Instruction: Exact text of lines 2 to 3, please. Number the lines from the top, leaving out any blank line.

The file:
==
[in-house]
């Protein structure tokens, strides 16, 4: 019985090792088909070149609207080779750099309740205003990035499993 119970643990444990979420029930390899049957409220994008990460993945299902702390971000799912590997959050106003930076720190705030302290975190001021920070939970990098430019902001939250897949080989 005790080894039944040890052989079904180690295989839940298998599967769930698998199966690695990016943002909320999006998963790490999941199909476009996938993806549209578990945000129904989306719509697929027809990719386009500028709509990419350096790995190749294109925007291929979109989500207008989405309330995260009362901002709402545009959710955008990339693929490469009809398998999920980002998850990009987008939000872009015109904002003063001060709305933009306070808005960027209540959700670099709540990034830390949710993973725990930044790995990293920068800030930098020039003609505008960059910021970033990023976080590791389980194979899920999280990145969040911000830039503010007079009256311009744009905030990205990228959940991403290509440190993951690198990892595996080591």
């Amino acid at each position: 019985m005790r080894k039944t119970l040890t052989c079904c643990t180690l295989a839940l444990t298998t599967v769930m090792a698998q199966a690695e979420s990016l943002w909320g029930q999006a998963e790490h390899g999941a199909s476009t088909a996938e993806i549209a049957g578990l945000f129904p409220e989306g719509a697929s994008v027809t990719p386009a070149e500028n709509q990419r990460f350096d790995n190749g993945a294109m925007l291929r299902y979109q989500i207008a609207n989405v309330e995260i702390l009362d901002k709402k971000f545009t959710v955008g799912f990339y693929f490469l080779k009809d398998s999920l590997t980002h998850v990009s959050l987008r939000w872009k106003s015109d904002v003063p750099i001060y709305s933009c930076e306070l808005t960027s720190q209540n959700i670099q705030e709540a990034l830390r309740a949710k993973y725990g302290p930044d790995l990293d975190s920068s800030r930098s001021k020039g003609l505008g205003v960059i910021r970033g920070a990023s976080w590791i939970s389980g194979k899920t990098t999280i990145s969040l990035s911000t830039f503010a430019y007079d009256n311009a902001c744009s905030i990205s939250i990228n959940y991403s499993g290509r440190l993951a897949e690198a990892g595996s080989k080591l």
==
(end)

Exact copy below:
């Protein structure tokens, strides 16, 4: 019985090792088909070149609207080779750099309740205003990035499993 119970643990444990979420029930390899049957409220994008990460993945299902702390971000799912590997959050106003930076720190705030302290975190001021920070939970990098430019902001939250897949080989 005790080894039944040890052989079904180690295989839940298998599967769930698998199966690695990016943002909320999006998963790490999941199909476009996938993806549209578990945000129904989306719509697929027809990719386009500028709509990419350096790995190749294109925007291929979109989500207008989405309330995260009362901002709402545009959710955008990339693929490469009809398998999920980002998850990009987008939000872009015109904002003063001060709305933009306070808005960027209540959700670099709540990034830390949710993973725990930044790995990293920068800030930098020039003609505008960059910021970033990023976080590791389980194979899920999280990145969040911000830039503010007079009256311009744009905030990205990228959940991403290509440190993951690198990892595996080591």
């Amino acid at each position: 019985m005790r080894k039944t119970l040890t052989c079904c643990t180690l295989a839940l444990t298998t599967v769930m090792a698998q199966a690695e979420s990016l943002w909320g029930q999006a998963e790490h390899g999941a199909s476009t088909a996938e993806i549209a049957g578990l945000f129904p409220e989306g719509a697929s994008v027809t990719p386009a070149e500028n709509q990419r990460f350096d790995n190749g993945a294109m925007l291929r299902y979109q989500i207008a609207n989405v309330e995260i702390l009362d901002k709402k971000f545009t959710v955008g799912f990339y693929f490469l080779k009809d398998s999920l590997t980002h998850v990009s959050l987008r939000w872009k106003s015109d904002v003063p750099i001060y709305s933009c930076e306070l808005t960027s720190q209540n959700i670099q705030e709540a990034l830390r309740a949710k993973y725990g302290p930044d790995l990293d975190s920068s800030r930098s001021k020039g003609l505008g205003v960059i910021r970033g920070a990023s976080w590791i939970s389980g194979k899920t990098t999280i990145s969040l990035s911000t830039f503010a430019y007079d009256n311009a902001c744009s905030i990205s939250i990228n959940y991403s499993g290509r440190l993951a897949e690198a990892g595996s080989k080591l």